POSTED: 14 April 2018
Our final Tasmanian destination was the capital of Hobart. Sitting between the towering Mount Wellington and the Derwent River, Australia’s second oldest and southernmost capital city would have plenty for me to enjoy over the next three days.
I used the first of these days to do the climb up Mount Wellington. And what a great day it was! The five-hour return hike through temperate forest opens out to a rocky and almost lunar like landscape at its peak of 1270m. The lookout which is also accessible via a road that winds up from the city offered spectacular views of the city, Derwent River and beyond. In fact I could see Bruny Island, Tasman Peninsula and even Maria Island to the north. I hiked down another track to view the Organ Pipes which is a sheer rock formation about halfway up the mountain.
Summit of Mount Wellington
I split the other two days of my time between the city of Hobart and across the Derwent River at Rosny and Belrieve. I was particularly interested in visiting Belrieve Oval which is the home of Tasmanian Cricket and contains an interesting museum. The other feature over that side of the river is the gun battery built in the early 1800's. It was commissioned because of the misplaced fear that Hobart would be invaded by the Russians. A lot of time and expense was put into the project but it was destined to never fire a shot in anger.
Bellerive Oval and Derwent River
Spanning the Derwent River between Hobart and Belrieve is the Tasman Bridge which was opened in 1966. Just nine years later it was hit by a huge ship destined for further up the river. It caused part of the structure to collapse onto the vessel and it sank as a result. Several cars plunged into the river and a total of twelve people died in the disaster. The aftermath was commuter chaos with people suddenly unable to reach the city.
The second bridge a few kilometres up the river wasn't built at this stage. Ferries were employed until the bridge could be rebuilt and two huge piles that look slightly different to the others is a lasting reminder of that day. There is a sign on the footpath now that reads "Warning - do not cross the bridge if large ships are approaching"!
The Tasman Bridge
The focal point of Hobart city is the waterfront at Sullivan’s Cove and the iconic Salamanca Place. This picturesque row of four-storey sandstone warehouses is some of Australia’s best preserved historic architecture and dates back to the 19th century whaling era. Nowadays it is a vibrant cultural precinct and the buildings are used as galleries, studios, performing arts venues, restaurants, bars and shops. There is a large Saturday market here offering a maze of bargains, buskers, food and arts.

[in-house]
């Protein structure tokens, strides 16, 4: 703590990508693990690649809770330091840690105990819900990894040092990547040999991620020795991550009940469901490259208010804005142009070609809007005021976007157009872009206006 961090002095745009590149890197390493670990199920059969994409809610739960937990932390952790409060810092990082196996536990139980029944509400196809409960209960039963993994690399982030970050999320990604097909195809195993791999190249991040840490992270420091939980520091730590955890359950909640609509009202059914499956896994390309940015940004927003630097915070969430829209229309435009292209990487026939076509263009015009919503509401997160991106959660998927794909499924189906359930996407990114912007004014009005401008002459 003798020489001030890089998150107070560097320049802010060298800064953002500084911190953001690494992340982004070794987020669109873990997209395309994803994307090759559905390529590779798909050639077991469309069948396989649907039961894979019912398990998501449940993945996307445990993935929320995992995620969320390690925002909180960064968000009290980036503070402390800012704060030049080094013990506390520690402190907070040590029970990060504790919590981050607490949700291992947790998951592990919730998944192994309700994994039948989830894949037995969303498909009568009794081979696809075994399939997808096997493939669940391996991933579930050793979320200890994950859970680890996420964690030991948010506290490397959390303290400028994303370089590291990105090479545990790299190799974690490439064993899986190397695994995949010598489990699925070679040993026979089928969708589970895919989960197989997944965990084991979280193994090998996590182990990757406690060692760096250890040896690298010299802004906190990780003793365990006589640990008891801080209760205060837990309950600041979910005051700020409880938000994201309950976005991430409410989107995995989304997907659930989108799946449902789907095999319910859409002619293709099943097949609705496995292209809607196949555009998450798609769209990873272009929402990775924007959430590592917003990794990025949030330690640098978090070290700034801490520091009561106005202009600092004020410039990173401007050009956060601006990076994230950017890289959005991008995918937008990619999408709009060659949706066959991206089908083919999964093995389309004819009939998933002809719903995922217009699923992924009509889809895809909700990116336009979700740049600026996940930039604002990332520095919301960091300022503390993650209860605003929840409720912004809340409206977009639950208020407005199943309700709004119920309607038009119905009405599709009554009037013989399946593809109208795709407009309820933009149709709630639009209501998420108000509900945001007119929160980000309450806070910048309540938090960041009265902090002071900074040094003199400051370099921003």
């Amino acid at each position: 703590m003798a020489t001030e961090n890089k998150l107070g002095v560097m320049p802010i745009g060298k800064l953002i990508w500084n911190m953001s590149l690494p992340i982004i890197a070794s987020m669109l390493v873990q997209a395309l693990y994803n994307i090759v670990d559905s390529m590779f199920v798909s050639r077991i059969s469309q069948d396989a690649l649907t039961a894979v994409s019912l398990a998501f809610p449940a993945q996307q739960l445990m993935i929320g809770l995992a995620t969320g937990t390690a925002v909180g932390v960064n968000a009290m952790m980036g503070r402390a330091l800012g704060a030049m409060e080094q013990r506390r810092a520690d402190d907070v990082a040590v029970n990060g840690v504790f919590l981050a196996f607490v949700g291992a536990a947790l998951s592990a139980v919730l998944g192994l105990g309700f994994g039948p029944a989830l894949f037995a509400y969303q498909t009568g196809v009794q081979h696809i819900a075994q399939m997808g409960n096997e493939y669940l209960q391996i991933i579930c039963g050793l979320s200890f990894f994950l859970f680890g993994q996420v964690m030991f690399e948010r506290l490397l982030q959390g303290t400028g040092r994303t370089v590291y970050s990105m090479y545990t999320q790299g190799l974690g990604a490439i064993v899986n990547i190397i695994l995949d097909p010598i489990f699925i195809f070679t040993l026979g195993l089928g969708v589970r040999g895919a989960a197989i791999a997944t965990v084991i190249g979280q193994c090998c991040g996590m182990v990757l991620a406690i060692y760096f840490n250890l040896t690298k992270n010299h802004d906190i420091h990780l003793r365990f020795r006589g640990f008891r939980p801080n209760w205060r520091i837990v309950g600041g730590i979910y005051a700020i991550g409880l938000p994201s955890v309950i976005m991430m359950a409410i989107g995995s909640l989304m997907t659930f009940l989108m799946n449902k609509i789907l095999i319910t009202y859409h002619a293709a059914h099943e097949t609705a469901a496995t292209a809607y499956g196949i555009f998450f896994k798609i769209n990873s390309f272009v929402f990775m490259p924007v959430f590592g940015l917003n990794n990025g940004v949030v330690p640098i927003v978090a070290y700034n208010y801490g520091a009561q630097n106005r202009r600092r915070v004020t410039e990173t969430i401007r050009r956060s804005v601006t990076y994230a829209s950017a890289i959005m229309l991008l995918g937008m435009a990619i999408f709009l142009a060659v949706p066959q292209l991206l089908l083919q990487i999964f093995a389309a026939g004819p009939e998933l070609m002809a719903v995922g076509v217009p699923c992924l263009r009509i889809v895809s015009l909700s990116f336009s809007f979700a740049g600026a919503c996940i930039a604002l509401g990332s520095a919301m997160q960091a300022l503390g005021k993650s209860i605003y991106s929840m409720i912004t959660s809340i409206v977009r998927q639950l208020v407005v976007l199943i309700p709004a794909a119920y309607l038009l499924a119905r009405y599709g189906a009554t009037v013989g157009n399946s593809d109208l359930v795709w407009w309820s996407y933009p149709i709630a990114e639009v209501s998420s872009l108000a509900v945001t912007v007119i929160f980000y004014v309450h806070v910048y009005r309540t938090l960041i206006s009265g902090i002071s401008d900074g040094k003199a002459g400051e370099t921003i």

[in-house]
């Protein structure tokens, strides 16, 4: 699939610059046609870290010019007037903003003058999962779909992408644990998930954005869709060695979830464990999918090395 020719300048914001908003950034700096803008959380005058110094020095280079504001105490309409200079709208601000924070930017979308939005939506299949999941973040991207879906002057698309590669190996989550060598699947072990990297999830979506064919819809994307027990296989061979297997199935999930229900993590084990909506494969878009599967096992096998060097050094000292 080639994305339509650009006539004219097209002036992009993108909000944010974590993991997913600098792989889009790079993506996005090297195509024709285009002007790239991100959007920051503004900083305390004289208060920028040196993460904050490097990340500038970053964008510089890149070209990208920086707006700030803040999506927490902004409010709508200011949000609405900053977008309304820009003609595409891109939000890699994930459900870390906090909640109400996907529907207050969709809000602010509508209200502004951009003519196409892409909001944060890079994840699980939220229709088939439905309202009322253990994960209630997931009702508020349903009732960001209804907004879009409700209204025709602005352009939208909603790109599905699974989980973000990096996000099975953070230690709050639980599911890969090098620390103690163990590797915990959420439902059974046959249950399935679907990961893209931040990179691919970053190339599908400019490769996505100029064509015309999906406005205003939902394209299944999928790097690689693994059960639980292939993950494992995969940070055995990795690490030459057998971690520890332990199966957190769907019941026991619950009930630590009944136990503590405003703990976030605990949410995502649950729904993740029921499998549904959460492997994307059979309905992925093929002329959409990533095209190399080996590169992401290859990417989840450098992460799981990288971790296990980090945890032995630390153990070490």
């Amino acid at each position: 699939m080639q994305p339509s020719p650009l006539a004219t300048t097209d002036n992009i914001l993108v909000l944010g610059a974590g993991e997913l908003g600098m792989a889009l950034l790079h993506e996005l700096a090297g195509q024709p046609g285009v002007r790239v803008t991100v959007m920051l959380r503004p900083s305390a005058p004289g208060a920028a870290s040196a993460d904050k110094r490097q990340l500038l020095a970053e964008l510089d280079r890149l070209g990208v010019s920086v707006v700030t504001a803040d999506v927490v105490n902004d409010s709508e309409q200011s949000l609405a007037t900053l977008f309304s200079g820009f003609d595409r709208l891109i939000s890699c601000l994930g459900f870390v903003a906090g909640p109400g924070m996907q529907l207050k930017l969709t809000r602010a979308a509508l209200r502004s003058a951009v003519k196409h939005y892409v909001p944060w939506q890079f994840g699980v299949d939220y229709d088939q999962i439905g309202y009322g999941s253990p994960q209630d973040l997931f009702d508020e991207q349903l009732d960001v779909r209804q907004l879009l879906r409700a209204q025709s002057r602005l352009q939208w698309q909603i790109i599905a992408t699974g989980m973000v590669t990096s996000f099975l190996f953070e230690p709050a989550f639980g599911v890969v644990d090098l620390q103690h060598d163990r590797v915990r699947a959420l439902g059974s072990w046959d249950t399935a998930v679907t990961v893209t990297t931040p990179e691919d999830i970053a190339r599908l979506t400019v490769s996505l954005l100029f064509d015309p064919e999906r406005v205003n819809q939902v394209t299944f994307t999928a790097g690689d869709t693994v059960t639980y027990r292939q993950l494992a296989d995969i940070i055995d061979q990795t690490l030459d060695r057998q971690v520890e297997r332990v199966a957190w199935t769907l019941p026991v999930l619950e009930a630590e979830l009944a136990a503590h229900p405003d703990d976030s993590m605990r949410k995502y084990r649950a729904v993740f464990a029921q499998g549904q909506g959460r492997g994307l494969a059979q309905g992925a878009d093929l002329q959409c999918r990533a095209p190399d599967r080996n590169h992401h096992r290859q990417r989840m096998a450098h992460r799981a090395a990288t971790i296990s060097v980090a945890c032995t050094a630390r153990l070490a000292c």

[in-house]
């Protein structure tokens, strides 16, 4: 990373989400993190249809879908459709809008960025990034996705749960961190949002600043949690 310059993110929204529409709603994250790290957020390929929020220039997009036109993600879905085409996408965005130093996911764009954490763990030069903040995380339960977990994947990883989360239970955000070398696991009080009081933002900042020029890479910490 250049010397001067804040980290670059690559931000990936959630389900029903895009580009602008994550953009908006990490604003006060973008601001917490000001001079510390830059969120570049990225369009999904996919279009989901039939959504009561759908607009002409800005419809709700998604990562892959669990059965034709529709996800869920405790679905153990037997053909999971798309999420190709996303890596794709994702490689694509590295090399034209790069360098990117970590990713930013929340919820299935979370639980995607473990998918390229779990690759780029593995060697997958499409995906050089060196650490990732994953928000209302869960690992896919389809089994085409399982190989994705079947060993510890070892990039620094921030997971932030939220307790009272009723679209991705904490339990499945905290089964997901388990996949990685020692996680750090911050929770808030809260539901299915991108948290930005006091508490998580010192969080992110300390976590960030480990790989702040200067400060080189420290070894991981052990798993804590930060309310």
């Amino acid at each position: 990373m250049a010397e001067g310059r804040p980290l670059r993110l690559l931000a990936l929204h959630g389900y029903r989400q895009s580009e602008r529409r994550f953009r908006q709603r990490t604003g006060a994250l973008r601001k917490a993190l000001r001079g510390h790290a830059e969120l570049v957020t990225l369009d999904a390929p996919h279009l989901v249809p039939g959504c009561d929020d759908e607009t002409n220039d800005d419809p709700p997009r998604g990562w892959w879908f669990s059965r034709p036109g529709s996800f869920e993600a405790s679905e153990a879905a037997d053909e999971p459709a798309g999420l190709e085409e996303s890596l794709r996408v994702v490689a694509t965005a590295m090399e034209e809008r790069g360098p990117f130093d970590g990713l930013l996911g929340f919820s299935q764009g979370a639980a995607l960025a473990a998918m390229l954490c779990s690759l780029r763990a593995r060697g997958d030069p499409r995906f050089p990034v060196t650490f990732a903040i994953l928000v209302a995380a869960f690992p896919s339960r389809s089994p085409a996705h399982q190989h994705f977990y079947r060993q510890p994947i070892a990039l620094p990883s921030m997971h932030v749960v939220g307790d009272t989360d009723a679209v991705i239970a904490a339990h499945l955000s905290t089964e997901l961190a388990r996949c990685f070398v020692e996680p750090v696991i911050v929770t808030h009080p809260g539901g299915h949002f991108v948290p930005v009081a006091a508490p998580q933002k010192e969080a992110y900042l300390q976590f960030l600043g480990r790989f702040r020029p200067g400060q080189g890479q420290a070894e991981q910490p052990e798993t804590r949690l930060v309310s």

The nearby waterfront includes Constitution Dock where the annual Sydney to Hobart yacht race finishes. This whole area is a great place to explore or simply sit and watch the various harbour activities. Just a few minutes walk from the dock is the Tasmanian Museum that features an interesting collection of colonial relics and Aboriginal art. Also a very short walk from the waterfront is Battery Point which is a nest of 19th century cottages and lanes which takes its name from the 1818 gun battery that once stood on the promontory.
Historic buildings of Salamanca Place
On my final day in Hobart I did a run along the bike trail that leads up the valley beside the Derwent River. As much as I would have liked to, I didn’t make it all the way to an area called Claremont which is where the Cadbury chocolate factory is. Instead I explored Queen’s Domain and the beautifully kept botanical gardens. It was a final opportunity to enjoy some serenity and reflect on the wonderful time I’d had before embarking on the next phase of my journey.